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Queen Victoria, Prince Albert and three of their children at the Indian Pavilion of the Great Exhibition

  • Object:

    Oil painting

  • Place of origin:

    Great Britain (made)

  • Date:

    1851-1881 (painted)

  • Artist/Maker:

    Lafaye, Prosper, born 1806 - died 1883 (painter (artist))

  • Materials and Techniques:

    Oil on canvas

  • Credit Line:

    Given by Dr Germaine Montrueil-Straus and Mlle Yvonne Montreuil in memory of their grandfather, Prosper Lafaye

  • Museum number:

    P.9-1966

  • Gallery location:

    In Storage

Proper Lafaye (1806-1883) was the cousin of the French painter and lithograph Paul Gavarny (1804-1866). Partly self-taught, he entered the studio of Auguste Couder (1789-1873) a former pupil of Jean-Baptiste Regnault (1754-1829) and Jacques-Louis David (1748-1825). Lafaye specialised in history paintings and interior scenes, and exhibited at the Salon from 1833 to 1847. He later became a restorer of stained glass windows.

This work is a fine example of Lafaye's history paintings, a category in which he specialised recording notable events of his time. The picture shows the visit of the Queen Victoria, prince Albert and their family to the Indian Pavilion at the Great Exhibition of 1851. Lafaye probably starts working on this composition while in London in the autumn 1851. Typical of his art is the fine chiaroscuro and diffuse light of this interior scene.

Physical description

Interior of an exhibition space with apparent steel structure, large Indian tent panel hanging on the walls and a Maharaja’s throne set in the middle of the composition among other Indian pieces of furniture and artefacts; the place is crowded with people in 19th century clothes.

Place of Origin

Great Britain (made)

Date

1851-1881 (painted)

Artist/maker

Lafaye, Prosper, born 1806 - died 1883 (painter (artist))

Materials and Techniques

Oil on canvas

Dimensions

Height: 75.5 cm estimate, Width: 112.5 cm estimate, Height: 81 cm frame dimensions, Width: 117 cm frame dimensions, Depth: 6.5 cm frame dimensions

Object history note

Given by Dr Germaine Montreuil-Straus and Mlle Yvonne Montreuil in memory of their grandfather, Prosper Lafaye, 1966

Historical significance: This painting is a fine example of Prosper Lafaye's output of history paintings. It shows Queen Victoria, Price Albert and three of their children in the Indian pavilion at the Great Exhibition of 1851. According to the painter's notes, he started the painting in 1851 while visiting London that year and added about 30 years later the members of the Royal family as well as few figures on each side and notably, the portrait of his granddaughter Yvonne (one of the donors) as a little girl in the foreground.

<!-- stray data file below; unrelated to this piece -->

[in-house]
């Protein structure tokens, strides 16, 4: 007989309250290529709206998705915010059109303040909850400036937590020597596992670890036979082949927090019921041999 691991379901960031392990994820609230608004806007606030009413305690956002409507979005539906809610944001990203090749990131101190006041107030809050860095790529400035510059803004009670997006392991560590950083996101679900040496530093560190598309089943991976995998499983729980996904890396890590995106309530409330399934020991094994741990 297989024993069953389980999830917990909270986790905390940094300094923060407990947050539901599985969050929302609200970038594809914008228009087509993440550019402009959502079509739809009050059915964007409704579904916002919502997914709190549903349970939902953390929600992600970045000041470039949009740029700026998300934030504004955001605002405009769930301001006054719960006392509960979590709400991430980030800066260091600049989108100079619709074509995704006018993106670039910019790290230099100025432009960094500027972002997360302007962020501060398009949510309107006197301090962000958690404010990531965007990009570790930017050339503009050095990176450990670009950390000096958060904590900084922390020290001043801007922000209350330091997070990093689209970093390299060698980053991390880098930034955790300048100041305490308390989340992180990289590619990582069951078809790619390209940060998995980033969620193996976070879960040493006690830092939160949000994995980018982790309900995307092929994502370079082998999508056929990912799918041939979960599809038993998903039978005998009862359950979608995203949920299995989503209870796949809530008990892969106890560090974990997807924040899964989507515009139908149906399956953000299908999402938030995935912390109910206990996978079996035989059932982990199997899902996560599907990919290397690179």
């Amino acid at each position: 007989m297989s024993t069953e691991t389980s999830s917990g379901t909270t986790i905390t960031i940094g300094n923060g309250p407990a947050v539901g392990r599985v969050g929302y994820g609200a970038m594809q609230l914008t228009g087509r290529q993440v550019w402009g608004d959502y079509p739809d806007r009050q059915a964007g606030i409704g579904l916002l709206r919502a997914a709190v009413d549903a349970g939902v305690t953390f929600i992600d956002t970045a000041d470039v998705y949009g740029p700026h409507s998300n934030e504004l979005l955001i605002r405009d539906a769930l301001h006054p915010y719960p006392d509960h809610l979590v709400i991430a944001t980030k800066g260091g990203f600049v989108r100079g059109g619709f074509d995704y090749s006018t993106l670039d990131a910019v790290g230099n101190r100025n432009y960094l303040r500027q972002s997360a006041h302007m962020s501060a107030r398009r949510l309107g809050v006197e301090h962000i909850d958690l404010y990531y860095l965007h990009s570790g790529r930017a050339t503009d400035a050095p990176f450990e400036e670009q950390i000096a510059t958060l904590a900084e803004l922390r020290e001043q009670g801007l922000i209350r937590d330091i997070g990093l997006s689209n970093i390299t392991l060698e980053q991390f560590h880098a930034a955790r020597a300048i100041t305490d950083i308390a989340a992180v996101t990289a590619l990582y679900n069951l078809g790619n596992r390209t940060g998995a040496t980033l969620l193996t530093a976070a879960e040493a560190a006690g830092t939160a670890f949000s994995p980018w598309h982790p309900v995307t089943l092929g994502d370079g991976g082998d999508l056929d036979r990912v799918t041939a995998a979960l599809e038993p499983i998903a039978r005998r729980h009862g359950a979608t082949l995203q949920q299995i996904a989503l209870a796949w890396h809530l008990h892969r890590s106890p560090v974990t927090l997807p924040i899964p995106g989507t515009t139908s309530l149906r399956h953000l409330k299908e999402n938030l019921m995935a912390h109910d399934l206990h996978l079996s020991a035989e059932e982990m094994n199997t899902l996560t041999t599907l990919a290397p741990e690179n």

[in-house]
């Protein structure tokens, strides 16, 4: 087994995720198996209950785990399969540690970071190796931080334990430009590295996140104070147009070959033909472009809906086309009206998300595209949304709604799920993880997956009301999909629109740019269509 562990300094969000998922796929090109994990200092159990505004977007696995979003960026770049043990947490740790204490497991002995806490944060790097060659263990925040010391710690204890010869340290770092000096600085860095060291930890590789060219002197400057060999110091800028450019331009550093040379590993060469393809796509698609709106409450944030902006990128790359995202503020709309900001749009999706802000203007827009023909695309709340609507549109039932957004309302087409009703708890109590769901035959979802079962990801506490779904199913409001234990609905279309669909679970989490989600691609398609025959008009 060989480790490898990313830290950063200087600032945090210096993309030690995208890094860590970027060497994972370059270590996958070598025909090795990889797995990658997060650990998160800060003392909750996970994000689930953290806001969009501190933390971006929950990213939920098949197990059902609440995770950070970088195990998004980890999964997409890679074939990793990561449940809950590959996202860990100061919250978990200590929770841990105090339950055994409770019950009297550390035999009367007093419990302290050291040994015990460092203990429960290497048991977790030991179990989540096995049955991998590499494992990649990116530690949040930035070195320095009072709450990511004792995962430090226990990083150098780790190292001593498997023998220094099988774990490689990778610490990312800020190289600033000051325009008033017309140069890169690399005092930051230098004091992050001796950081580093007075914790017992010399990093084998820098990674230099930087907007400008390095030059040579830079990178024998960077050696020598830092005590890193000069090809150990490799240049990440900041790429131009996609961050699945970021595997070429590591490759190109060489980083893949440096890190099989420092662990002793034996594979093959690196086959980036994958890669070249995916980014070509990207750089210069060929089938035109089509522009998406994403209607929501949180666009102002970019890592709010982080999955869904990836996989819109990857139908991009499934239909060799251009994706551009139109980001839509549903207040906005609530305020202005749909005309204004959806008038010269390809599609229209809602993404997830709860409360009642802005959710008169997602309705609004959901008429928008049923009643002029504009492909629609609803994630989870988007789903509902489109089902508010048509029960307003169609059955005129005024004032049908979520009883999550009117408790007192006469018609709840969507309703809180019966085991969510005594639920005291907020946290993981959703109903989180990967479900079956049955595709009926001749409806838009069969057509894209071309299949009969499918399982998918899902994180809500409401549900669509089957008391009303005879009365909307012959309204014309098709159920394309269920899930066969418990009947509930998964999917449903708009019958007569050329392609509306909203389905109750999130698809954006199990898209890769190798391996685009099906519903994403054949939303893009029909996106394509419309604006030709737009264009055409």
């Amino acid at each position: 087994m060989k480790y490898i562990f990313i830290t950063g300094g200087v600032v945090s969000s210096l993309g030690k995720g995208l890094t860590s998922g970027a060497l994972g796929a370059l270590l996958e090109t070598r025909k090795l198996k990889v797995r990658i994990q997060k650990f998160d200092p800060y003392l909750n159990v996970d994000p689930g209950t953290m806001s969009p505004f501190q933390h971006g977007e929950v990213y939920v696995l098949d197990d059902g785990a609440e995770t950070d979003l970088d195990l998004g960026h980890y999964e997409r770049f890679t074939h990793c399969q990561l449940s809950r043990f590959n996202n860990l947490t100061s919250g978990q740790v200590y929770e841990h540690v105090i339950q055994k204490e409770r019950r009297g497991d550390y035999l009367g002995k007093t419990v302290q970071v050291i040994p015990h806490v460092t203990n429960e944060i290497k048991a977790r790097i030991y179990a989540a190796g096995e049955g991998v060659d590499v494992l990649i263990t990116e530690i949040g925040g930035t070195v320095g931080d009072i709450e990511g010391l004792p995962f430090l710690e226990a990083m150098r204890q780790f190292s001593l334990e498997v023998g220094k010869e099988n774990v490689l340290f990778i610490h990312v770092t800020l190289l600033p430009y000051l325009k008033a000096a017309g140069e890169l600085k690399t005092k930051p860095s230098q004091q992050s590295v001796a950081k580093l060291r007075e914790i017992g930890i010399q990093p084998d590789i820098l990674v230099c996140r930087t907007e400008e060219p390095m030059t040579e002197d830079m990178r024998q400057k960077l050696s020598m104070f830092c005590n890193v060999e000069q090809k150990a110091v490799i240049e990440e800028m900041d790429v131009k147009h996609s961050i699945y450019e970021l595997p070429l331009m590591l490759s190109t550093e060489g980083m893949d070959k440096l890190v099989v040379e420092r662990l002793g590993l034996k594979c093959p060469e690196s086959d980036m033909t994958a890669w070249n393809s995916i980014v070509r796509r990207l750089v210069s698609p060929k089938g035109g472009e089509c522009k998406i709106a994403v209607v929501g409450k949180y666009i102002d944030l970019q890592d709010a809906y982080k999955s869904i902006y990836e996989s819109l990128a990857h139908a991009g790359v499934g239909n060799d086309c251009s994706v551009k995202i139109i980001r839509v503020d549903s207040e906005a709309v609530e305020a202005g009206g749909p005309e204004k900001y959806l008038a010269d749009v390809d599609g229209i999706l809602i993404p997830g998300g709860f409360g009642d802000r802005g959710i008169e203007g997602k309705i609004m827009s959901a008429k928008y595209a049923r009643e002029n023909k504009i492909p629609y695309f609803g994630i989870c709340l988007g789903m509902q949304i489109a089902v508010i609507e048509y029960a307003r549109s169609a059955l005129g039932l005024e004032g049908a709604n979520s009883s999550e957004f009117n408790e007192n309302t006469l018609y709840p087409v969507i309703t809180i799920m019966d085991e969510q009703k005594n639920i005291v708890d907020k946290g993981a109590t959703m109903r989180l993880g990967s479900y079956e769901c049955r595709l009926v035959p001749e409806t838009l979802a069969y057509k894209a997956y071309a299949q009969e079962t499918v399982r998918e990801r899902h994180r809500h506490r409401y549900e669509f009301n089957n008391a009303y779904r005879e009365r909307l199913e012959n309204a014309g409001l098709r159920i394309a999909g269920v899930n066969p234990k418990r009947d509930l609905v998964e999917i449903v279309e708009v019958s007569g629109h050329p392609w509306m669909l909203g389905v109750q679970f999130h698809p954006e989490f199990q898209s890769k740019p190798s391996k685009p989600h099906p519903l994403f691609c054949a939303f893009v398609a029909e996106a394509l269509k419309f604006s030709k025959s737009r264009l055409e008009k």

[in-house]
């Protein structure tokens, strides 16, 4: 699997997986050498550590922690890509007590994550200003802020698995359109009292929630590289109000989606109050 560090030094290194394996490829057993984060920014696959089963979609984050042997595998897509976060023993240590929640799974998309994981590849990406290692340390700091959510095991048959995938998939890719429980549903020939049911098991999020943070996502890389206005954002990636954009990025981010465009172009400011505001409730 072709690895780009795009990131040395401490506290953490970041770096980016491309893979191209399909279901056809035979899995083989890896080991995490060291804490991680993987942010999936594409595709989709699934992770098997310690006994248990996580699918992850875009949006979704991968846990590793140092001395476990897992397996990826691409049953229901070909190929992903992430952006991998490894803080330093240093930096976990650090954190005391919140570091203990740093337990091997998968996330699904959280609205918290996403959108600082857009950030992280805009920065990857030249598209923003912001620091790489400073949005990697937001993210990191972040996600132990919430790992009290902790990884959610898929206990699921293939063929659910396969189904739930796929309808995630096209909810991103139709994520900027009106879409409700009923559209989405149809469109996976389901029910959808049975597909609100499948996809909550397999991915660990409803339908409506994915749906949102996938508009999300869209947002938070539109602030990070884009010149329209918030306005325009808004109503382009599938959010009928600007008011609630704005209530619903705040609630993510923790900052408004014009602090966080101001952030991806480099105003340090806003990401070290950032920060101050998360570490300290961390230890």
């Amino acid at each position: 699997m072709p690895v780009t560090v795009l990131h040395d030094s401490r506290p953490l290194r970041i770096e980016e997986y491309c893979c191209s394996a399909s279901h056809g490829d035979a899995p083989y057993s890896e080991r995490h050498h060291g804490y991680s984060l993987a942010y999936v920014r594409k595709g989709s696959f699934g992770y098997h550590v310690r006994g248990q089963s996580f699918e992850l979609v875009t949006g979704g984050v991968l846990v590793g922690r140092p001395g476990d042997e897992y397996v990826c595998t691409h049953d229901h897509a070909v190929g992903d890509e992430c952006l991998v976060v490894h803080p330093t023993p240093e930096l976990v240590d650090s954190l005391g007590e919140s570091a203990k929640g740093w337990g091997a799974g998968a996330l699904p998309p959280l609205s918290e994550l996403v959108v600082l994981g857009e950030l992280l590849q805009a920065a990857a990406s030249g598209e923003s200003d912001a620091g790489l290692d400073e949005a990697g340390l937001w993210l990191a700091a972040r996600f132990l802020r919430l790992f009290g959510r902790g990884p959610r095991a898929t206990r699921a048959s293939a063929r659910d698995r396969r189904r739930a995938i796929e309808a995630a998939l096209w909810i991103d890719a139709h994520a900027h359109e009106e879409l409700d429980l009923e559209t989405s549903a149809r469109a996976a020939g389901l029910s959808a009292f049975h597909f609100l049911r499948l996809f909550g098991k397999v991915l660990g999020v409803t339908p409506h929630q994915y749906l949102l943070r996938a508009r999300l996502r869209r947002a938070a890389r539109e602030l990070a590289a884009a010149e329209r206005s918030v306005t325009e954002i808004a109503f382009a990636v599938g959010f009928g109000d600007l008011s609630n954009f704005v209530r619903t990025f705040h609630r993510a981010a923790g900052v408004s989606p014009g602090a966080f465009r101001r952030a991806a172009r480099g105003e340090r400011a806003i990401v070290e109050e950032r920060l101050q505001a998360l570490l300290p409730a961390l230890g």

Partly self-taught, Lafaye executed many interior scenes in a Romantic taste with powerful chiaroscuro. His painted oeuvre mostly witnessed the events of his time such as Cholera in Paris (1837- whereabouts unknown), Louis-Philippe, the Queen, King Leopold I and the Queen of Belgium visiting the Crusades Room in July 1844 (1844 - Musée National des Châteaux de Versailles et de Trianon) and View of the Salon of the Princess of Orleans (1842-Musée des Arts Décoratifs, Paris).
Lafaye painted in the same year another version of the present painting as well as the Room of the Sèvres Manufacture at the Great Exhibition of 1851, both in the Musée des Arts Décoratifs, Paris. Lafaye used to consciously prepare his compositions with the help of preliminary sketches and watercolours. The Museum owns almost full-size watercolour sketch of the present painting (see P. 56- 1968). Dated 1851-59, this study provides an interesting insight into the artist's working practice as he sometimes used to re-work his composition over the years.

Historical context note

History painting, i.e. depictions of non recurring events based on religious, classical, literary or allegorical sources, particularly developed in Italy during the Renaissance (15th-16th centuries). History painting could include religious themes, or depictions of momentous recent events, but the term was most frequently associated with Classical subject-matter. However a renewed impetus was given to religious subjects after the Council of Trent (1545-63), which stipulated new iconographical programmes. The development of art treatises, in which the compositional rules guiding the art of painting were discussed also notably, influenced the evolution of history painting. From around 1600 history painting's principal rivals: still-life, landscape and genre painting began to emerge as independent collectable genres. Furthermore, the Rococo taste for the ornamental in the early 18th century prioritised the decorative quality of history painting, so that subject matters became more entertaining than exemplary. There was a renewed interest in history painting during the Neo-Classical period after which the taste for such pictures faded towards the end of the 19th century when an innovative approach to the image was led by the Symbolists and was developed further by subsequent schools in the early 20th century.

Descriptive line

Oil painting by Prosper Lafaye depicting 'Queen Victoria, Prince Albert and Three of Their Children at the Great Exhibition'. Great Britain, 1851-1881.

Materials

Oil paint; Canvas

Techniques

Oil painting

Subjects depicted

Victoria (Queen of the United Kingdom of Great Britain and Ireland, and Empress of India); Albert (Prince consort, consort of Queen Victoria); Crystal Palace; Great Exhibition Building; Figures; Men; Women

Categories

Paintings; The Great Exhibition

Collection code

Prints, Drawings & Paintings Collection

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